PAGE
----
Friday, June 27, 2008

Mr. Fooster: Traveling on a Whim by Tom Corwin & Craig Frazier

I've seen this book generally cited as if its full title was Mr. Fooster Traveling on a Whim, but the book itself clearly differentiates between title (Mr. Fooster) and subtitle (Traveling on a Whim) on cover, spine, and title page -- though not in the CIP data on the copyright page -- so I'm doing that as well.

Mr. Fooster is a slim, heavily-illustrated book at a low price point, designed to sit near the cash-wrap as an impulse purchase. Each spread has a one-page illustration by Frazier, in a light brown tone with lots of little lines for shading and more than its share of crosshatching as well. The facing page has a paragraph -- rarely, more than that -- of the story by Corwin.

It's narrated from a third-person omniscient perspective, though it spends most of the time in Fooster's skull. And this is good, since Fooster never actually speaks, and otherwise he'd be a bit enigmatic.

Mr. Fooster's eleven chapters add up to about five separate stories, in each of which Fooster goes out wandering -- traveling on a whim, as the book repeatedly hammers home -- and then something odd happens. He usually deals with the odd something by blowing a bubble, using a bottle and wand he always keeps with him. And the bubble magically makes everything better, by forming some object which is precisely what is needed. Each story then ends, as if it had just delivered a moral but without the moral itself.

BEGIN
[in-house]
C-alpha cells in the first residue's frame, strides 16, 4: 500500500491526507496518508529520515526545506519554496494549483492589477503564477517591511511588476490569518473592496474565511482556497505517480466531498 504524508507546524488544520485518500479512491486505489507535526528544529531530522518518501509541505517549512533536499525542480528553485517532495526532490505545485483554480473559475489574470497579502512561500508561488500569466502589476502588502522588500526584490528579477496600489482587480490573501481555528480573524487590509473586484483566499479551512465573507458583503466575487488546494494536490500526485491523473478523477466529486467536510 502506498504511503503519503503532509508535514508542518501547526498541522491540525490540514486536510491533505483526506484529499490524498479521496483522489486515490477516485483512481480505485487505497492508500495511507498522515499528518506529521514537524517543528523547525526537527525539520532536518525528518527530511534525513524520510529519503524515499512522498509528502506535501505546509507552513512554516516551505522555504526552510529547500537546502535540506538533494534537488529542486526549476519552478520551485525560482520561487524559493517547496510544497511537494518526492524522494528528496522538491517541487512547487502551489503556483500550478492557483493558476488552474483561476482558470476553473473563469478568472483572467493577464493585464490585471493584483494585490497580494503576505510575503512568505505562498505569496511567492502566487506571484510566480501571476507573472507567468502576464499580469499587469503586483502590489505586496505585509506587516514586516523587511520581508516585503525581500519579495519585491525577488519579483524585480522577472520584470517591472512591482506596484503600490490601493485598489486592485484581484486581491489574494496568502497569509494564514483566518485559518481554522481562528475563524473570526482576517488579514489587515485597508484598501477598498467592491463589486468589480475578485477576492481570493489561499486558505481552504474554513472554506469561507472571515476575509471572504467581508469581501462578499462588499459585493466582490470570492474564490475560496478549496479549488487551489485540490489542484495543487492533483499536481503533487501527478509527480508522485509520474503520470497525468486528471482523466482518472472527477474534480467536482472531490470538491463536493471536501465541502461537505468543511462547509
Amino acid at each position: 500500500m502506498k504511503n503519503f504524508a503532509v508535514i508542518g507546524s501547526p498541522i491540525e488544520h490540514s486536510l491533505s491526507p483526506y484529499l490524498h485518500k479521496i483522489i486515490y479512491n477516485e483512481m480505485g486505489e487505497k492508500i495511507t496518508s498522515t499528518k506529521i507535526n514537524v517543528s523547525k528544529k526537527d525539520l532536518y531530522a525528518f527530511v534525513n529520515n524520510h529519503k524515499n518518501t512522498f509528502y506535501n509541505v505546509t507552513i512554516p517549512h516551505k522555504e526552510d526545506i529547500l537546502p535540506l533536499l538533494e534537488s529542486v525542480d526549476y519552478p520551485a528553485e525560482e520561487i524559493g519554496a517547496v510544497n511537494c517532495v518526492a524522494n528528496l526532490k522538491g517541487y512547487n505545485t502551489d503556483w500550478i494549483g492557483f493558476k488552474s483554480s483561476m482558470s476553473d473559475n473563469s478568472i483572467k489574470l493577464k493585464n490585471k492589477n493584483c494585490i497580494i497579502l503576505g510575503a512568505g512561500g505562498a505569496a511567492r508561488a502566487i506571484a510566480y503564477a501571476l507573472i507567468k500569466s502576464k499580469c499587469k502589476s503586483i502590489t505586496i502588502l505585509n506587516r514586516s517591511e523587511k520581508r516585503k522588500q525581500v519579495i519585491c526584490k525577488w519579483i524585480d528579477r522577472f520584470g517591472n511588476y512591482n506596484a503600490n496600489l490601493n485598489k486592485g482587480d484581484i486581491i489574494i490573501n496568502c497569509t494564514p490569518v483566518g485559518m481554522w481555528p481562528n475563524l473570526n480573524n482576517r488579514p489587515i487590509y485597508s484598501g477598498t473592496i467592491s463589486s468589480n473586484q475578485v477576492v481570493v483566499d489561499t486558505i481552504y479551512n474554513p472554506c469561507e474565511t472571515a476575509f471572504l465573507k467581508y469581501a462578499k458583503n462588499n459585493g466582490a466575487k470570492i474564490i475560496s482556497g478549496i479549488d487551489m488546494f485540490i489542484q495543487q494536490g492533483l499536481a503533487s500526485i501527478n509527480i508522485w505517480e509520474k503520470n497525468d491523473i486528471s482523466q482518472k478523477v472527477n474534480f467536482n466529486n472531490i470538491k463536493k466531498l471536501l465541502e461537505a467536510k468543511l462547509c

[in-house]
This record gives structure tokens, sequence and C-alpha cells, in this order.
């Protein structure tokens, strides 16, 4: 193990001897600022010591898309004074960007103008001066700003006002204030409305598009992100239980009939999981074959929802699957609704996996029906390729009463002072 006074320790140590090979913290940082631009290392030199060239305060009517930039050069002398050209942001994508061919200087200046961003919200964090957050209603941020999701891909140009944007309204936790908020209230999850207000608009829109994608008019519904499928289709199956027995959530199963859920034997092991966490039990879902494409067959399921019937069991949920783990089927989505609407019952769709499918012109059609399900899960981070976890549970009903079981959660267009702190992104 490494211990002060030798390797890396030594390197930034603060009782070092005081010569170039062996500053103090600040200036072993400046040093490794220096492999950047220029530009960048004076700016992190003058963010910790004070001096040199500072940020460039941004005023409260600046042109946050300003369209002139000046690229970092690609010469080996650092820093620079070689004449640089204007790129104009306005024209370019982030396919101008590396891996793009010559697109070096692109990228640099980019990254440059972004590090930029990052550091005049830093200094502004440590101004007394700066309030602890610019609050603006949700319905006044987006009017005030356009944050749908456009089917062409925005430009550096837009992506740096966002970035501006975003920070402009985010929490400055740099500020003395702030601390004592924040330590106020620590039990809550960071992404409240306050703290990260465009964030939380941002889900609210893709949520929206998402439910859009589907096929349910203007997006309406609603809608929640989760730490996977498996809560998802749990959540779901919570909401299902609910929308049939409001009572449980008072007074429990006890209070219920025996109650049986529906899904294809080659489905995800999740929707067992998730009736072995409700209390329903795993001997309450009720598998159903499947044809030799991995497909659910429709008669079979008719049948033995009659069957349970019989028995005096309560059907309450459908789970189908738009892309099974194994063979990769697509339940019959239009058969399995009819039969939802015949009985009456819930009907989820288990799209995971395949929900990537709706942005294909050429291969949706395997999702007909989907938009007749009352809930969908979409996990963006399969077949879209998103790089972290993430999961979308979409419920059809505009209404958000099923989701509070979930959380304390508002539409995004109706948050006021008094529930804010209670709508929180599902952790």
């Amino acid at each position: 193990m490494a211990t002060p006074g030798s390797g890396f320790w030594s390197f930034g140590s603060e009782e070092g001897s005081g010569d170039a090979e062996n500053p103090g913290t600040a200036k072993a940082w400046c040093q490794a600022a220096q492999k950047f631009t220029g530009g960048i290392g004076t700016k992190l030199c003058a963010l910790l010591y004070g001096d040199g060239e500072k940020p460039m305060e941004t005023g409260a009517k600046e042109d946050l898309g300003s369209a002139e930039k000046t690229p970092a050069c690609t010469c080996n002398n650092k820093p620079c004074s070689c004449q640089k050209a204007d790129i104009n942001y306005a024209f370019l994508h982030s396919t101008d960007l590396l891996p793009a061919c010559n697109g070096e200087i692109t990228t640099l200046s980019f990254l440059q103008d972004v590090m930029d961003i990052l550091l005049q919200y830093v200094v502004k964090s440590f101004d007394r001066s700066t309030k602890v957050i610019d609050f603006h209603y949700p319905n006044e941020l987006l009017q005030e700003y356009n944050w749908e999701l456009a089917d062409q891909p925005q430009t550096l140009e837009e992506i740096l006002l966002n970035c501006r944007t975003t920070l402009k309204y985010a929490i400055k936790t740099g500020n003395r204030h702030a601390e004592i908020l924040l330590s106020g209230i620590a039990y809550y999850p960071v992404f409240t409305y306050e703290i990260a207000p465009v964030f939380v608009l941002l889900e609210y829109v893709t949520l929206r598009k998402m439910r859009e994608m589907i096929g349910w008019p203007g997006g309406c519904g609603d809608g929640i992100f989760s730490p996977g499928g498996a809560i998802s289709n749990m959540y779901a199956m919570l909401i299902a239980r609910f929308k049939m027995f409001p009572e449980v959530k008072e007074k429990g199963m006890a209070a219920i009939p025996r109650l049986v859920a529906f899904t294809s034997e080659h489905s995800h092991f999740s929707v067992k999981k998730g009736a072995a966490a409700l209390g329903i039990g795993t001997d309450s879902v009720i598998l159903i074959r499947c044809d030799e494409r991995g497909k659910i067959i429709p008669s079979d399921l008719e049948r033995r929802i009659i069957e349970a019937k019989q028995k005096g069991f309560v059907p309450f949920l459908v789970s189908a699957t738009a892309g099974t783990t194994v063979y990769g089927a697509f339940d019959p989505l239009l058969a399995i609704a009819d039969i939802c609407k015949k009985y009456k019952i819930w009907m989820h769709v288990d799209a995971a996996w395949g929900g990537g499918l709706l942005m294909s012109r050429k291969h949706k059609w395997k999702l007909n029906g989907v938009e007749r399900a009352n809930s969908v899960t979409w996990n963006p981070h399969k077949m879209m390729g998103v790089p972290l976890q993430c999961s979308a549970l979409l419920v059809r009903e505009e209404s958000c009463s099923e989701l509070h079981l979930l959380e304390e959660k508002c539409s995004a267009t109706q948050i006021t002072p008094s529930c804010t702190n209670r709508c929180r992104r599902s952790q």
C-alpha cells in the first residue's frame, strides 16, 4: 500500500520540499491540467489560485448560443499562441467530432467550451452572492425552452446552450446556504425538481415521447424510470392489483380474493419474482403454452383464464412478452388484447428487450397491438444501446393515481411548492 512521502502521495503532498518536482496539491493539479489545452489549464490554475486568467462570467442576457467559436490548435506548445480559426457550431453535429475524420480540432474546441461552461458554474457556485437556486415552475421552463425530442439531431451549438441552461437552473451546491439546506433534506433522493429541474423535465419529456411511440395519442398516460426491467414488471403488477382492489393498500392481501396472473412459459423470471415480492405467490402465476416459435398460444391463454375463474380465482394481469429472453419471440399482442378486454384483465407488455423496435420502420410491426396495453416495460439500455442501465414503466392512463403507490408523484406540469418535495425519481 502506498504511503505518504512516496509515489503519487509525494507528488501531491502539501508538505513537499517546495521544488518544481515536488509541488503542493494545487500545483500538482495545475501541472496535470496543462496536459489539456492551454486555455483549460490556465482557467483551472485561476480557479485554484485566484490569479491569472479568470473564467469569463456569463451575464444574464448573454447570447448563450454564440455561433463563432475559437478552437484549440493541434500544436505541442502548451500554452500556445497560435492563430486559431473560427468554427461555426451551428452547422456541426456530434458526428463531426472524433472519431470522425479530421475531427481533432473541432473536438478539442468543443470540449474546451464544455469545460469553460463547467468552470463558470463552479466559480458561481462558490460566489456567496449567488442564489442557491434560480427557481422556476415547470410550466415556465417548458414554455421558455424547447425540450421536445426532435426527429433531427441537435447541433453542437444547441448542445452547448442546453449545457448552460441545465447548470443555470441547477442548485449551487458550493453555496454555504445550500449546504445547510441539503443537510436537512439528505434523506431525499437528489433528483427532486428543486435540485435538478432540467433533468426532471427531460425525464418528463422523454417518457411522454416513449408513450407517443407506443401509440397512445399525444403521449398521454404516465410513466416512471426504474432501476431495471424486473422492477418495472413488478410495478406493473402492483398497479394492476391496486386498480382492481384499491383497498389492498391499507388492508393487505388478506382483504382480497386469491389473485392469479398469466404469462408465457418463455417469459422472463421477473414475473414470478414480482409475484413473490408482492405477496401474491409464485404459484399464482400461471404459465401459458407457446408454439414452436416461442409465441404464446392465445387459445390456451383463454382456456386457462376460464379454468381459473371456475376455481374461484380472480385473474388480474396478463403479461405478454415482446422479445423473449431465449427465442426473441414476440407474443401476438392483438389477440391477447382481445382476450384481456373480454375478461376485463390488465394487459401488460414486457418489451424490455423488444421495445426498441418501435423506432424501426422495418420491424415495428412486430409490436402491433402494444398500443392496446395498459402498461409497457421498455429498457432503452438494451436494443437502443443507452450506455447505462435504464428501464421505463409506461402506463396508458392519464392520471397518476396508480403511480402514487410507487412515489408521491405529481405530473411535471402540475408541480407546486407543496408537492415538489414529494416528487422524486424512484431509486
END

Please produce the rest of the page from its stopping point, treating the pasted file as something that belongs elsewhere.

Mr. Fooster has the form of an allegory, but I haven't been able to make the parallels come into focus -- it feels like a book that desperately wants to teach a lesson, but can't think of any lessons to teach. (Other than, perhaps, the very flabby one of "take a look at the world around you.")

Fooster is also fond of musing on odd questions -- some of which are very debased existentialism, some of which are minor-comedian-level wordplay, and some of which would be easily answered by anyone who bothered to do any research. I'd be much more impressed by him if he weren't such a derivative and sloppy thinker.

Mr. Fooster is short and harmless; I vaguely enjoyed it, for the same reason that one smiles at a cute slobbery puppy, even if he is making a mess on the rug. But it's clearly reaching for profundity, and falling very short. I am terribly cynical, so I'm afraid that I assume that this Mr. Fooster will only be the first of many and that it will sell far, far too many copies. But, to me, it reads like a version of Jack Handey's Deep Thoughts that doesn't know that it's a joke.

1 comment:

ThRiNiDiR said...

hehe, great take on the book, I wish I could write such snarky, but in the end supportive, review :)

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